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Our incremental approach to public sector reform won't deliver

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This time next year, we will all be digesting the outcome of 2015’s spending review. 

Using history as a guide, this will set the financial landscape for years to come, including that for local government.

Economic growth and devolution will continue to be the dominant themes. The spending review will undoubtedly have a strong and lasting influence on the future role and shape of local government.

Between now and then, there will be a series of opportunities for the sector to continue to put forward a compelling case. We will have 2014’s autumn statement.  This will be swiftly followed by the party manifestos and then, the small matter of a general election.

The government has already set out plans to cut departmental spending by £8.7bn in 2015-16.  Depending on the longer-term economic strategy, further savings of close to £38bn may be required by 2018–19.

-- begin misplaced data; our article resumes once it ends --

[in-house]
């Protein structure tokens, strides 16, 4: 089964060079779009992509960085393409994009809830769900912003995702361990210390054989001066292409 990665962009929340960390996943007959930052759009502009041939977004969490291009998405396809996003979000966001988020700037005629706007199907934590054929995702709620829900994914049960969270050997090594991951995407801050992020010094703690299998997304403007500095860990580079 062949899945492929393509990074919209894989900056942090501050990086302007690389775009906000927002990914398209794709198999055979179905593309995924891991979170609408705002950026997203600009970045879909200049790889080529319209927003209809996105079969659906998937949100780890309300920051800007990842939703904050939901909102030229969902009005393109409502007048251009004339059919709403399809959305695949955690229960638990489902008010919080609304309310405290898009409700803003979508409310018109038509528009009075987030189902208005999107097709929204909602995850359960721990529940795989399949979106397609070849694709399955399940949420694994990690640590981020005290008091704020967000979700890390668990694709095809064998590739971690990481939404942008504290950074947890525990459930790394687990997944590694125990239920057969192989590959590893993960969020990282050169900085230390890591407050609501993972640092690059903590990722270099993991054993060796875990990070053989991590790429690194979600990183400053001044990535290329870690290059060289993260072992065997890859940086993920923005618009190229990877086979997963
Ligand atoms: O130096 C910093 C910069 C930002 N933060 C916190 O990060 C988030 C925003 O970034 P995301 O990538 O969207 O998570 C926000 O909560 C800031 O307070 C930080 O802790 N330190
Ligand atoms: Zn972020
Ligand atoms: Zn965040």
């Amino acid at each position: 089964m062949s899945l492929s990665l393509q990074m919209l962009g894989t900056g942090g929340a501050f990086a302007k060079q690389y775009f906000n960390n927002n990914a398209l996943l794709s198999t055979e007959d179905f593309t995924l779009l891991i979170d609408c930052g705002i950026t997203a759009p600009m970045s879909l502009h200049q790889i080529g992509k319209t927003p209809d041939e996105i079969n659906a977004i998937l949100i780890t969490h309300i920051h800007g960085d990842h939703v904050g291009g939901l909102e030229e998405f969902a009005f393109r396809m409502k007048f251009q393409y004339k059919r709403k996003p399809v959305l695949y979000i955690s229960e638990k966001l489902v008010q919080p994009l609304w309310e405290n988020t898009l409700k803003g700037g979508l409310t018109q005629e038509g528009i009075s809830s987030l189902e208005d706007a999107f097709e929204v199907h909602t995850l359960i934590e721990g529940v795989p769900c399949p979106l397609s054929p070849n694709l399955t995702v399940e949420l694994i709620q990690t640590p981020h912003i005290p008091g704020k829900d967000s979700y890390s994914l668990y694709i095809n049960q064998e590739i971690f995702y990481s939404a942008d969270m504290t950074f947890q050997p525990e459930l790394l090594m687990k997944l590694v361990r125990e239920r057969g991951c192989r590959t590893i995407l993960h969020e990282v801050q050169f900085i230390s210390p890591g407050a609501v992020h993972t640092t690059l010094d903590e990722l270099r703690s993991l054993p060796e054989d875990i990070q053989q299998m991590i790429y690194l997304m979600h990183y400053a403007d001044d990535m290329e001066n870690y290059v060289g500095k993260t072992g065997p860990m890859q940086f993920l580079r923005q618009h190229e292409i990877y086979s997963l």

The current incremental approach to public sector reform simply won’t deliver on this scale. 

Only a more ambitious approach is likely to be successful; one that seeks to create a more balanced relationship between central and local government on issues such as health and social care, employment and skills, troubled families, offender rehabilitation and housing.

To understand the importance of the next spending review, we only have to look at the cost of 2010’s review for local government. 

For five consecutive years, we have seen a steady deterioration in our level of resources.

In London, this means:

  • A 44% real terms reduction in core funding
  • A 24% real terms reduction in revenue spending power
  • A cut of £740 per household (the highest cut across the country)
  • In the next two years alone, our councils will have to deliver savings of about £2bn.

To give you a sense of scale, this is more than the total current spend in London on street lighting, libraries and culture, planning and environmental services combined. 

Tough decisions await.

As we move through a series of events towards next year and its spending review, local government must continue to articulate a compelling vision of the future. The price is high. We cannot afford for this spending review to look like the salami-slicing of 2010.

Hugh Grover, collective pension investment director, London Councils



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